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I’ve seen this film heavily marketed across the internet, so I should have guessed this would be shown at the mystery screening I attended. During my adolescence stage, coming of age films helped me understand about growing up more than any other PSD (Personal Social Development) lesson from school. With a coming of age film, not only do you understand the changes happening to the characters, you also get to deal with their emotional reaction to those changes. It is one of the easiest relatable sub genre’s. Love, Simon not only continues this relatability factor but also introduces something that I haven’t seen from a coming of age film in recent memory, bravery.

Love, Simon is a film that understands the bravery needed to announce big changes in your life like coming out gay and it highlights this by the emotionally effective, but entertaining writing. There’s nothing as irritating as writers over-complicating a story that is simple to begin with. Love, Simon doesn’t do this, it has a dilemma and presents it in a way that is relatable and garners the support of its audience, this is a film where you can easily find yourself rooting for the characters.

Speaking of which, the man himself Simon (Nick Robinson) is a fantastic, lovable lead character. We feel so much relatability to him because we all have the experience of bottling up a secret and not knowing what to do about it because it might drastically change how people see you. It’ s very difficult to say that this is the kind of person you want to be, or this is the stuff I like now. In a way I can see Love, Simon becoming quite a cathartic film not only because of the character of Simon but how the actor Nick Robinson perfects the emotional train ride of keeping this secret.

It surprised me when I saw just how well the film was made from a filmmaker’s standpoint. In the film, Simon talks with this anonymous person online who goes by the name of Blue, so as well as Simon coming out, there is also a mystery to find out who Blue is. A way this film keeps this mystery alive is using the colour blue in it’s scenes, from colour correction to blue lighting. Both methods are used differently, the colour corrected blue is used to show us what is happening in Simon’s head when he thinks a certain character is his online soulmate, the blue lighting is to tell its audience that Blue is somewhere in the scene. This is subtle but masterful filmmaking that must be applauded.

It’s very easy to get caught up in the pleasantness of this film but that perfectly fine for the story that it is, but the pleasantness can be disrupted by the odd few moments in the film. I can’t stop myself from saying the film is entertaining because of the writing, but just because it’s entertaining doesn’t mean that the quality of the writing is impeccable, there are moments where a lot more work needed to be done. For instance, there was a story line that involves manipulation (which is all the detail I will go into) that feels like the writers were going with instinct and clichés to make it as engaging as possible. Also, the reveal of who Blue is could have been done a lot better, the film addresses the questions that need to be answered to justify this reveal, but the options they go for are incredibly weak and the believability of what is being told to the audience is idle.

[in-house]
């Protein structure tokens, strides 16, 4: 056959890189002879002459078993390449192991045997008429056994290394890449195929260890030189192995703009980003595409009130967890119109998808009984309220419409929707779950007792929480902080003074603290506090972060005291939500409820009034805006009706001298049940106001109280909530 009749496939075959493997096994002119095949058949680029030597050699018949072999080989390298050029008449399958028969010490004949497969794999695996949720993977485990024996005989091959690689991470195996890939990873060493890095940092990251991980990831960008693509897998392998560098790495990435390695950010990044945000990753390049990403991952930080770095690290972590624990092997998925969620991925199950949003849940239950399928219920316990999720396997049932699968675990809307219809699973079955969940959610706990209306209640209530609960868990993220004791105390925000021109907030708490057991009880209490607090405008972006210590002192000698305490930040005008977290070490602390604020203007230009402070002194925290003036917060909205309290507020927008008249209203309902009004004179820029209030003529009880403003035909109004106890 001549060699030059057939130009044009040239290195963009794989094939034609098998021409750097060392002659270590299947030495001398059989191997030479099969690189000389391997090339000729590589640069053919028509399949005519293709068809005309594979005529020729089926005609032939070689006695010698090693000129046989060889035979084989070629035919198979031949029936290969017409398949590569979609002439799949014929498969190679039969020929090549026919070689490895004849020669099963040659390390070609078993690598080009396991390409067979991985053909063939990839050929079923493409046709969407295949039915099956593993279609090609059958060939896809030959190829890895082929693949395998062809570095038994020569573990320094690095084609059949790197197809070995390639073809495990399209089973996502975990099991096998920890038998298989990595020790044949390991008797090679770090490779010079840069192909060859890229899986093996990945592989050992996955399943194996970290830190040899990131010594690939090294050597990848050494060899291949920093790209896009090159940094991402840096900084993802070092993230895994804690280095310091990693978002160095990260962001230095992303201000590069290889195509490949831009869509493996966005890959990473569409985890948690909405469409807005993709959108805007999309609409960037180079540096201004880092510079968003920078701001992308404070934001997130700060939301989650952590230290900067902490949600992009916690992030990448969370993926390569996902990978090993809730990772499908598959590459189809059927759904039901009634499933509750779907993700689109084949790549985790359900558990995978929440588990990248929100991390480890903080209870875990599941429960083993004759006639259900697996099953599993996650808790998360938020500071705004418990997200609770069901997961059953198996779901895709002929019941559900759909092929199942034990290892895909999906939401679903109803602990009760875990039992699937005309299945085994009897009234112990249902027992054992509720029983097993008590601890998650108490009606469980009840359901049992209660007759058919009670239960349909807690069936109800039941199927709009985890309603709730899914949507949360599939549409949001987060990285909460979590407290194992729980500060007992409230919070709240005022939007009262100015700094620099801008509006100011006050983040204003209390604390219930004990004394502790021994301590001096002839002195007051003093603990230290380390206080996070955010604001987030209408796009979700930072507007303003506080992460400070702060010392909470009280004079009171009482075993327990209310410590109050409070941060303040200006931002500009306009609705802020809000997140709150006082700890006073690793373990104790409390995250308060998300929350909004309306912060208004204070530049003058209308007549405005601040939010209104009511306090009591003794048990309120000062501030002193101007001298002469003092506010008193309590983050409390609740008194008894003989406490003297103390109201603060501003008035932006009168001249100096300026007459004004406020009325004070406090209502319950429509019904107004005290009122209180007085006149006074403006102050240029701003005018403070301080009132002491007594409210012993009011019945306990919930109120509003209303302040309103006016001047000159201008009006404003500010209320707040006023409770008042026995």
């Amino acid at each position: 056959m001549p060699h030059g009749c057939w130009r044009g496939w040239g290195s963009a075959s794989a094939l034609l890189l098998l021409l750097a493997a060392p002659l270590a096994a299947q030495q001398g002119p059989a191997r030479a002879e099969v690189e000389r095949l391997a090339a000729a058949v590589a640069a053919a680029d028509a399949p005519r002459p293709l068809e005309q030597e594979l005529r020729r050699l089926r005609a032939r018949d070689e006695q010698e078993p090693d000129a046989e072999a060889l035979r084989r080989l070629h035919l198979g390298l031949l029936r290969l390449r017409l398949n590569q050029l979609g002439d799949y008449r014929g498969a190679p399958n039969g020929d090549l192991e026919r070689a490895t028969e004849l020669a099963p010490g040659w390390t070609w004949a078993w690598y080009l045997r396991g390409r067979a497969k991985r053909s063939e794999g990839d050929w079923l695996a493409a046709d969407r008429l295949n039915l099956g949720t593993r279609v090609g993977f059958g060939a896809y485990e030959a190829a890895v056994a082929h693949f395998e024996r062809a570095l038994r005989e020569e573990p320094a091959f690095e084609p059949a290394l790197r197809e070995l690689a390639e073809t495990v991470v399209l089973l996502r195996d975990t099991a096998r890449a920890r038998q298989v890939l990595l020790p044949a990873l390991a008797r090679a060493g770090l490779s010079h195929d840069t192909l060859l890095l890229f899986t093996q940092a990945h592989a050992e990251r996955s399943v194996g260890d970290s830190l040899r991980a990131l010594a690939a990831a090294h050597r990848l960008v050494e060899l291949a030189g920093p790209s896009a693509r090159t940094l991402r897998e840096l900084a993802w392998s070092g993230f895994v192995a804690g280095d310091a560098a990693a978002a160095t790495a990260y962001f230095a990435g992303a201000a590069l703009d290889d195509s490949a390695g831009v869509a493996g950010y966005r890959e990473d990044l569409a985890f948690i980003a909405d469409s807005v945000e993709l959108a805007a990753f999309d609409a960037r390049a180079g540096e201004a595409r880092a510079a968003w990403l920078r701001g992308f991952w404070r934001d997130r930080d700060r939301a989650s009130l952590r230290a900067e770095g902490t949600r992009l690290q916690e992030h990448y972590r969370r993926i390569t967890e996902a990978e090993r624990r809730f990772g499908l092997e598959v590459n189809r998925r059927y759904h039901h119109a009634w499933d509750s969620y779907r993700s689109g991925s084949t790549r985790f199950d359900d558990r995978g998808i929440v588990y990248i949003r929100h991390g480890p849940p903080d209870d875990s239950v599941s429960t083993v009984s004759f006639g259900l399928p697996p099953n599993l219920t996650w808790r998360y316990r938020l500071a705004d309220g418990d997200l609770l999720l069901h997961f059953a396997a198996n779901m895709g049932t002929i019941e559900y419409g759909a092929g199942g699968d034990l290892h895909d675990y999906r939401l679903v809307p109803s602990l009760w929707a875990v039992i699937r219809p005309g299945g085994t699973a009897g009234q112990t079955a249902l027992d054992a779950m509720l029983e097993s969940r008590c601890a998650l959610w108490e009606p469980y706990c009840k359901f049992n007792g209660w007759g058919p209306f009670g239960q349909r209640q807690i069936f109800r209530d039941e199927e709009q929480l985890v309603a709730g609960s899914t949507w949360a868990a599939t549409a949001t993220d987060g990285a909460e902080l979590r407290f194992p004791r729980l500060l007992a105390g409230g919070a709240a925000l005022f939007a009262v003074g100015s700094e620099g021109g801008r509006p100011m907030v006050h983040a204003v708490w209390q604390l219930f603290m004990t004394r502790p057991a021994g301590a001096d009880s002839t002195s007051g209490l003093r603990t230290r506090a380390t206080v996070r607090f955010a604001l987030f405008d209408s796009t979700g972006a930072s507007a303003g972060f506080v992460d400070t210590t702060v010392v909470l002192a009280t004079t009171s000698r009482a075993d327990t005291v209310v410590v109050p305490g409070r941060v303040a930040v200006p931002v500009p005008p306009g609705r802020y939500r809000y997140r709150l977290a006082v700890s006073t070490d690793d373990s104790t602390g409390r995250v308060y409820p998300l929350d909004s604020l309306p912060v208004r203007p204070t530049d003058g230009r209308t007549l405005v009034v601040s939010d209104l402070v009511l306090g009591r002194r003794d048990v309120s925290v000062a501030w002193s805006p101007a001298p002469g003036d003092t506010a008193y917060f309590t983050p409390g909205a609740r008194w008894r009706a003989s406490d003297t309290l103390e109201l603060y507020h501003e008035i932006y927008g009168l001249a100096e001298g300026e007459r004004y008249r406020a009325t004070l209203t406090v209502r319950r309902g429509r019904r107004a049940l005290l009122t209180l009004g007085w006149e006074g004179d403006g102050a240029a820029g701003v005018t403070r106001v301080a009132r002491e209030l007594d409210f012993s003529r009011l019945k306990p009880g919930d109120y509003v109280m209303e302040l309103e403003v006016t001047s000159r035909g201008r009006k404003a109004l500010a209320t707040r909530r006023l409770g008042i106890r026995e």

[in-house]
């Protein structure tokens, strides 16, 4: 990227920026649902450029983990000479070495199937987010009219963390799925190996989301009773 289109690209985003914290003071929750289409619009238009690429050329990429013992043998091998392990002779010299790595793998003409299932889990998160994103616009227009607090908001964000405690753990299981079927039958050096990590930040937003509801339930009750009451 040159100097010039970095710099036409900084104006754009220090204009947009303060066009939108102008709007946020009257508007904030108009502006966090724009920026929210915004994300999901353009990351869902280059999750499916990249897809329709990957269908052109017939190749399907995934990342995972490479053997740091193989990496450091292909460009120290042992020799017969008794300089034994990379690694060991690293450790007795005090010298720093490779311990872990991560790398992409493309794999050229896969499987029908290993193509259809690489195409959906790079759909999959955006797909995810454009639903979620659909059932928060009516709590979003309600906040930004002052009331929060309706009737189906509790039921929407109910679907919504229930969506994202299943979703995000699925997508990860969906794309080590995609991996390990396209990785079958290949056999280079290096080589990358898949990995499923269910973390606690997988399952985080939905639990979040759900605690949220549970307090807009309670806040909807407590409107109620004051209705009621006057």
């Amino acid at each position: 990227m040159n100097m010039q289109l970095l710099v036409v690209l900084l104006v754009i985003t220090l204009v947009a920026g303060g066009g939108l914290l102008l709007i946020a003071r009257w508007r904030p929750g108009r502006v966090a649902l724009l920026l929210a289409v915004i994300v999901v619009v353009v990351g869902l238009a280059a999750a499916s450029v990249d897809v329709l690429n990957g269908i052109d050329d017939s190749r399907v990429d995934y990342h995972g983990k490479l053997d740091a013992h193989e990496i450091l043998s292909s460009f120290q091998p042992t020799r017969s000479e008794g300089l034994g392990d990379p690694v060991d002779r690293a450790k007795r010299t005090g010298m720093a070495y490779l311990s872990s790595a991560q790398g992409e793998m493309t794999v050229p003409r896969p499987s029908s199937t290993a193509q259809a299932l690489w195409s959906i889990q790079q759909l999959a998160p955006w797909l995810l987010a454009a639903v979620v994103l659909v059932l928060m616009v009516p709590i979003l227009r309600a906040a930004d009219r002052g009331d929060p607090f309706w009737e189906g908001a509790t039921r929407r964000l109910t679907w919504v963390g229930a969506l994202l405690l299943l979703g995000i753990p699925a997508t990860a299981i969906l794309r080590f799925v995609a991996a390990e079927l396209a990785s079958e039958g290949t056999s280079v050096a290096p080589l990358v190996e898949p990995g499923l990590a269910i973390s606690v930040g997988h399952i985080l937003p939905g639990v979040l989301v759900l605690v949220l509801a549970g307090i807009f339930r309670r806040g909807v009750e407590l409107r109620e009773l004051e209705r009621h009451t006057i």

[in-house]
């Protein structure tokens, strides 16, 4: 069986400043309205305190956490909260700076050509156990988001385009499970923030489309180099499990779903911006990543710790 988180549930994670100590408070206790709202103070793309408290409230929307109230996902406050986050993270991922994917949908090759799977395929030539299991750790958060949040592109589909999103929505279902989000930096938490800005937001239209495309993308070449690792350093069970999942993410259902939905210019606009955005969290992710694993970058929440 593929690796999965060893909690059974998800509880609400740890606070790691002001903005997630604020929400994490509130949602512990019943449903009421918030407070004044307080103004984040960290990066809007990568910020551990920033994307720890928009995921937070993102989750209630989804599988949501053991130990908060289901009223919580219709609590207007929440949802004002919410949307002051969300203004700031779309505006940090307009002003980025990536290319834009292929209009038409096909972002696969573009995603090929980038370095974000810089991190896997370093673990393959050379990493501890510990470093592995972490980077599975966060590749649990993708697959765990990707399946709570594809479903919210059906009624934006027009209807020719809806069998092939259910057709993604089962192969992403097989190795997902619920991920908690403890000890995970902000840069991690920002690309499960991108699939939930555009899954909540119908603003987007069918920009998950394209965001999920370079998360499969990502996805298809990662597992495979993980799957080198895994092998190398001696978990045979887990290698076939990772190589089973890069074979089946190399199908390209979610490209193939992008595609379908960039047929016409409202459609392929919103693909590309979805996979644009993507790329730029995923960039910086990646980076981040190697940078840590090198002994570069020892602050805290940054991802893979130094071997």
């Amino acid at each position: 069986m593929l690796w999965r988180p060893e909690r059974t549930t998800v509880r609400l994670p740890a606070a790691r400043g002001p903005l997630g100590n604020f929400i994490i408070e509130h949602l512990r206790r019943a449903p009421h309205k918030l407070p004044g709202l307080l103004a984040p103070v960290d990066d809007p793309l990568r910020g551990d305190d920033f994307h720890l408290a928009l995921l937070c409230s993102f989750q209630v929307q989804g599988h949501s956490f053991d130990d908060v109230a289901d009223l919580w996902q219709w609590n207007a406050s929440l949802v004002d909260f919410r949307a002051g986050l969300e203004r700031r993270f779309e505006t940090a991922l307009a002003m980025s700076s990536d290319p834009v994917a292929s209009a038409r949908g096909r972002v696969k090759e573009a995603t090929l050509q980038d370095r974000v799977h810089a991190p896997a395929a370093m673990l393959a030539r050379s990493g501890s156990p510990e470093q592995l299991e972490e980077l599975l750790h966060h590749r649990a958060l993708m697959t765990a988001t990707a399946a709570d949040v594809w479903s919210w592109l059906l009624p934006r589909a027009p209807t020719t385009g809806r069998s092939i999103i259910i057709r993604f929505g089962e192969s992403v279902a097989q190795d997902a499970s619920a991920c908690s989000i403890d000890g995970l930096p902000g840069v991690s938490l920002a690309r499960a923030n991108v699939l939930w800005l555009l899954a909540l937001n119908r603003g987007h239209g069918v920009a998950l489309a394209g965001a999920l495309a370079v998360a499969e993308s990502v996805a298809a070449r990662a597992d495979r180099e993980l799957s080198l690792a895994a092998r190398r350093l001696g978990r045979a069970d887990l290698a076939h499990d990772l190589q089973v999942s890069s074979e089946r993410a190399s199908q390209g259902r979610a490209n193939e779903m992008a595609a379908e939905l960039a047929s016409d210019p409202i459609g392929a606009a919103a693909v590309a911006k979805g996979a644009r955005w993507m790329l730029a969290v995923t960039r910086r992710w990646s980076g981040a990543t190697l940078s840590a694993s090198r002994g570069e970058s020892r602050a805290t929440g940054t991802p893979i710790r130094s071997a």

There is without a shadow of a doubt that Love, Simon is most certainly full of clichés that have been used in coming of age film for decades. You have a high school setting, you can stereotype the additional characters easily, a loving American suburban family, the list goes on and on. Here’s the bizarre bit though, I didn’t mind it. Sure, I would have liked the filmmakers to have done something fresh and I have always been in favour of exploring new ways to look at stories, but it’s the charm of Love, Simon where I gave way to the clichés and enjoyed it for what it is. With all being said, if you have a very strong opinion on clichés then this may differ your viewing experience.

The tone does tend to shift from time to time with some scenes abruptly taking place inside the mind of the characters rather than the film world, (where the film’s scenes tend to exist) but one could argue that it makes the whole film feel more up-beat.

At the end of the day, this film is a feel-good story with a mystery that is well executed and keeps you intrigued, despite a weak reveal. Sure, you can be critical about the film’s clichés and the improvement needed in the writing of the story, but sometimes a film can be measured by the effect it has on people and Love, Simon is able to make people comfortable about who they are. Who knows, people who are closet gays could watch this film and be inspired to be open about who they are, this is what I meant when I said this film introduces bravery to coming of age films. In the future Love, Simon could be an attributing reason for the courage required for coming out, we’ll have to see.

Final Result: 7/10 – Good

Have you seen Love, Simon? What did you think? Please let me know your thoughts and opinions in the comments below.

Next Time: Pacific Rim Uprising


Film Reviews

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